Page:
How Long Does Immunity Last After You Get Moderna, Pfizer, or Johnson & Johnson COVID-19 Vaccines?

Medically Reviewed on 11/30/2021
People's bodies all respond differently to the vaccines so to understand how long immunity lasts, it comes down to your body's antibody production.
People's bodies all respond differently to the vaccines so to understand how long immunity lasts, it comes down to your body’s antibody production.

As the coronavirus continues its spread around the globe, more people are becoming vaccinated. One of the primary questions about vaccination on most people’s minds is how long they are immune once they have all the shots they need.

Many infectious disease experts believe that the effectiveness of the vaccines drops over time. For this reason, research into these concerns continues. According to the Centers for Disease Control and Prevention, studies show that effectiveness against infection drops from 91.8% to 75% over time.

However, COVID-19 vaccines do not become completely ineffective — they continue to prevent infection but have a reduced ability to do so. Learn more about each of the COVID-19 vaccines in the U.S., how long they last, and whether you’ll need a booster to maintain your immunity.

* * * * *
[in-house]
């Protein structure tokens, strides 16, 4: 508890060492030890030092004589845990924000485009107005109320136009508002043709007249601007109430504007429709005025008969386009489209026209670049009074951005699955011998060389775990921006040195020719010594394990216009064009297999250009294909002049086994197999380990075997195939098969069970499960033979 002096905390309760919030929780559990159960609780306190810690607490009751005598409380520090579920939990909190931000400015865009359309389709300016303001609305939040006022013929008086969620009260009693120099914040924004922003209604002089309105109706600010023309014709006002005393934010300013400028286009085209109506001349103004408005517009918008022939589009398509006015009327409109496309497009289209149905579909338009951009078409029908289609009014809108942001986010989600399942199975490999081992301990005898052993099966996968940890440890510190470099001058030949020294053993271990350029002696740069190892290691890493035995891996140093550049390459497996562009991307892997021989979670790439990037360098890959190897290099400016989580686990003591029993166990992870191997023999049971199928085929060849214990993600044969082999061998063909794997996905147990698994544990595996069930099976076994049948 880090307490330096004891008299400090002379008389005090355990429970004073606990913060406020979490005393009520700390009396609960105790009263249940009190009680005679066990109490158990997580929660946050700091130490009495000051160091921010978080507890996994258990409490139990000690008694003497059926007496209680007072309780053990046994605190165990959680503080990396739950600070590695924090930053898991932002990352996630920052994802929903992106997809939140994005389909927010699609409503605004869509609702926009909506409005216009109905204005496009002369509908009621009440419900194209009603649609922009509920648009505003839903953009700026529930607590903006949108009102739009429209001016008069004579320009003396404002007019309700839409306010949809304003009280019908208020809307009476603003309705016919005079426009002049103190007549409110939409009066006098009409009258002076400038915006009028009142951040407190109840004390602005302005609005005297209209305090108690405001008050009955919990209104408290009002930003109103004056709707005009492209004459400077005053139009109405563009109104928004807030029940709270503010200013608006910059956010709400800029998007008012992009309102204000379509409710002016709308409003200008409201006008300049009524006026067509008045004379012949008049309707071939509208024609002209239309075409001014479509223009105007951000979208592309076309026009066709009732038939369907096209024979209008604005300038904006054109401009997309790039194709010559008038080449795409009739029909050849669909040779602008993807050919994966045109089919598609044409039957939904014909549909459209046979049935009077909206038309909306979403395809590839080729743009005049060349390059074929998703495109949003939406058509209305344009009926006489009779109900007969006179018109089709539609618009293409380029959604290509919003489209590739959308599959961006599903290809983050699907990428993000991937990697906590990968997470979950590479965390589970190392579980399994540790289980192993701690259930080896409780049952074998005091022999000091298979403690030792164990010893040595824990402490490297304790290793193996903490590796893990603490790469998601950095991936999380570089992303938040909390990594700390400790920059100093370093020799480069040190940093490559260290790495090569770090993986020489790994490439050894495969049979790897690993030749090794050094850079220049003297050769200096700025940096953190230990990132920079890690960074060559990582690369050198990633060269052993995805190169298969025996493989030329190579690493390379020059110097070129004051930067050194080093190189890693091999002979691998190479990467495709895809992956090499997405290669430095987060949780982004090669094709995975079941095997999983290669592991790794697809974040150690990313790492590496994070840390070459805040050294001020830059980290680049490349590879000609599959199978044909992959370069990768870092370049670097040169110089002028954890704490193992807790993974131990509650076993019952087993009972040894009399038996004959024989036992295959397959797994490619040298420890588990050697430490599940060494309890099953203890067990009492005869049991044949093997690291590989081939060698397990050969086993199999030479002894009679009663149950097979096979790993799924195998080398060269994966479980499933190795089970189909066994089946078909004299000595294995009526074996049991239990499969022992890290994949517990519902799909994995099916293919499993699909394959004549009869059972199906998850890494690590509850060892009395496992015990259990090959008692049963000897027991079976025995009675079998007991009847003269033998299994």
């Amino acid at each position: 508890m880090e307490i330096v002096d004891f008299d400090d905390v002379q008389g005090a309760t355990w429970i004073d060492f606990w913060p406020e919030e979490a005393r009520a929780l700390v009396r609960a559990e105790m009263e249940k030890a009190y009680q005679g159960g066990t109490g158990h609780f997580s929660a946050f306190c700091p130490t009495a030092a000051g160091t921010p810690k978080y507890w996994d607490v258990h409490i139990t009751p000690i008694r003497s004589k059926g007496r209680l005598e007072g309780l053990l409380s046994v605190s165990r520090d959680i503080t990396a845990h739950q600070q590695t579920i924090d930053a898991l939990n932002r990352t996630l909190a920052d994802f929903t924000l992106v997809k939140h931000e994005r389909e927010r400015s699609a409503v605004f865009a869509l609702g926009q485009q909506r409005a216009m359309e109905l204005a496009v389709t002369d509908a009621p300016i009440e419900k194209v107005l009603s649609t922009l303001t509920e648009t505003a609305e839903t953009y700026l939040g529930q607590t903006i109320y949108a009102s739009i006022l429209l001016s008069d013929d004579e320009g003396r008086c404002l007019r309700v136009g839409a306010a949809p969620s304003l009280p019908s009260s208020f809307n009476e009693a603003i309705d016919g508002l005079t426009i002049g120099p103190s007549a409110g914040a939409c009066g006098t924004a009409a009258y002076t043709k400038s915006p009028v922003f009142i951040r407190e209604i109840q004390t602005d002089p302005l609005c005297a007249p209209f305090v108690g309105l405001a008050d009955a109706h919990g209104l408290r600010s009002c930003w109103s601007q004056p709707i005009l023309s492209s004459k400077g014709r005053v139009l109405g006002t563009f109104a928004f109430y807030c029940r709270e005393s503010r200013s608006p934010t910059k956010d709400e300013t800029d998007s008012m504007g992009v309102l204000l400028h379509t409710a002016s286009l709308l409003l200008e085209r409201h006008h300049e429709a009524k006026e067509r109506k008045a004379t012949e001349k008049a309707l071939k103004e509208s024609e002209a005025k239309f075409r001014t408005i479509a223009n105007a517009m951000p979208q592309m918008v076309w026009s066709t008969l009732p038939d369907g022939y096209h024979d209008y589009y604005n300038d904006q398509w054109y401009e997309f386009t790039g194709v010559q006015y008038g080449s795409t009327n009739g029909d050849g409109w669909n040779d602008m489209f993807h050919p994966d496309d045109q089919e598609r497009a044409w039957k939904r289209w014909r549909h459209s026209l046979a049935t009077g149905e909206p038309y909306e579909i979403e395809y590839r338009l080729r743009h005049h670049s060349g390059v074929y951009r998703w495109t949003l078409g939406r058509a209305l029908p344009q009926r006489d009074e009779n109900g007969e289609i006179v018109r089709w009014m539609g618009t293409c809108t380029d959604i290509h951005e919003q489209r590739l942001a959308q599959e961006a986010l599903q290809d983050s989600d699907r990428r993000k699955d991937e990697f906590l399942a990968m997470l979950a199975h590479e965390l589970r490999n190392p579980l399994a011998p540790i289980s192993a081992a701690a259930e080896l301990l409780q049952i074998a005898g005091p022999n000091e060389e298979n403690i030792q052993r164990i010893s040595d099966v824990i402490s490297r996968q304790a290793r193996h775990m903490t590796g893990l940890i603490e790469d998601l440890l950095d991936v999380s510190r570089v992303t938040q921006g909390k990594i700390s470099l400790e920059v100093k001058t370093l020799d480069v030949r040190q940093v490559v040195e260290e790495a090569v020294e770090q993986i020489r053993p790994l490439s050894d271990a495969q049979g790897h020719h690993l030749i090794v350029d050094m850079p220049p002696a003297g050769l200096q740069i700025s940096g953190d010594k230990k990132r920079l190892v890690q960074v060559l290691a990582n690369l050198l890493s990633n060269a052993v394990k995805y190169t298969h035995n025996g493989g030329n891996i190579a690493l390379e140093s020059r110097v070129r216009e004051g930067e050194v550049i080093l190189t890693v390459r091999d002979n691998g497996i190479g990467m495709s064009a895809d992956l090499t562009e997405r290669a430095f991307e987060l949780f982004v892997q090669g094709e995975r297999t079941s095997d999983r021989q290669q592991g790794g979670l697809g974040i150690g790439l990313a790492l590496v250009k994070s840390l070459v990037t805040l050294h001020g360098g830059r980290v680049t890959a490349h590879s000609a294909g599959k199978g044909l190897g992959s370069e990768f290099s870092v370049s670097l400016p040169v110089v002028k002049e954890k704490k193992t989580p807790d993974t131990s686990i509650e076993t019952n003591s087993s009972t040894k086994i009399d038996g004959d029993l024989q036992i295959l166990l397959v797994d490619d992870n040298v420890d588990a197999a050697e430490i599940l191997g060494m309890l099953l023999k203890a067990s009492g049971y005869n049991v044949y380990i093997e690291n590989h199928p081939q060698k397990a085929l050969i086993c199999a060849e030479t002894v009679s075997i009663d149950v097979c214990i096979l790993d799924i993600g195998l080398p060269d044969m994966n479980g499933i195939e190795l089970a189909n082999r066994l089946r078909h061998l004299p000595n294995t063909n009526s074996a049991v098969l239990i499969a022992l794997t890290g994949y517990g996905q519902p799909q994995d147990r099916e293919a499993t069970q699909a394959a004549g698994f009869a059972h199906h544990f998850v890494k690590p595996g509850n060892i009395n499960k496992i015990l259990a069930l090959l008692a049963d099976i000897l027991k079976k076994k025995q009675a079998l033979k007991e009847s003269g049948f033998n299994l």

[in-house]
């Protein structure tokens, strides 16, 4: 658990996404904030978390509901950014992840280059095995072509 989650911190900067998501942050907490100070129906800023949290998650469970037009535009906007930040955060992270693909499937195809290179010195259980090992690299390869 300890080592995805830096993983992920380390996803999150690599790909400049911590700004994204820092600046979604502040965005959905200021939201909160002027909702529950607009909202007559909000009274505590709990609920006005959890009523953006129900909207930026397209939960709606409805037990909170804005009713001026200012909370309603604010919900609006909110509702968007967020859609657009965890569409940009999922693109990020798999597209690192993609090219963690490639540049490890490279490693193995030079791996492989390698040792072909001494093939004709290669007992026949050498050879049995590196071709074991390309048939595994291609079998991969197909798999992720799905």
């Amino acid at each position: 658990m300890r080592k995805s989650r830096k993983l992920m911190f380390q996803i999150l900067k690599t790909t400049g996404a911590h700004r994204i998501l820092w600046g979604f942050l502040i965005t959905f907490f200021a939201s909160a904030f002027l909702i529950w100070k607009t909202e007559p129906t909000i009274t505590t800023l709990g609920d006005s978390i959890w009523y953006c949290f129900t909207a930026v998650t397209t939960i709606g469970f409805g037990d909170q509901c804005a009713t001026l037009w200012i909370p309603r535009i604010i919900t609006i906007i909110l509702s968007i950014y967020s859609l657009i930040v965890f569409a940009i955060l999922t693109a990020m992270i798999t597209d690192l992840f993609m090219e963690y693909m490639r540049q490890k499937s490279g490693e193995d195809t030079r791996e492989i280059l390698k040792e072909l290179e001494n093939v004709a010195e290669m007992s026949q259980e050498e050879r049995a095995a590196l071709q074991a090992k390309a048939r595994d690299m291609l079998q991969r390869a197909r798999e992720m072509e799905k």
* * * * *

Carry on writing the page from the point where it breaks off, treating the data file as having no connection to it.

How Long Do COVID-19 Vaccines Take to Work?

Vaccinations against the COVID-19 virus are administered in different doses, depending on who created it. The Moderna and Pfizer (now also called Comirnaty) immunizations are designed to be administered in two shots, while the Johnson & Johnson (now also called Janssen) vaccine only needs to be given once.

If you've gotten the Moderna or Pfizer shot, you have to wait a specific number of days before getting the second shot, and each of the three shots takes a different amount of time to reach full effectiveness.

Here’s a run-down of each shot and the waiting periods between them:

  • Moderna: You have to wait 28 days between shots. After two doses, it takes two weeks after your second shot to be 90% effective against infection and 95% effective against developing a severe case if you contract the virus.
  • Pfizer (Comirnaty): You’ll need to wait 21 days between shots. Pfizer/Comirnaty is 95% effective in preventing infection within two weeks of your second shot and 90% effective against developing a severe infection.
  • Johnson & Johnson: Johnson & Johnson’s Janssen single dose is 72% effective in the prevention and 86% effective against developing a severe infection. It takes your body 14 days to develop immunity after one dose.

How Long Are You Immune?

The information we have currently makes it difficult to state the length of time you’ll be immune. People’s bodies all respond differently to the vaccines, so the CDC and pharmaceutical companies are working diligently to understand how long immunity lasts.

In a nutshell, it comes down to your body’s antibody production. When you get your shot, your body produces antibodies that work to fight COVID-19. Antibodies are proteins the body creates that fight viruses and bacteria. Once the antibodies are created, they continue to work inside your system to fight the virus.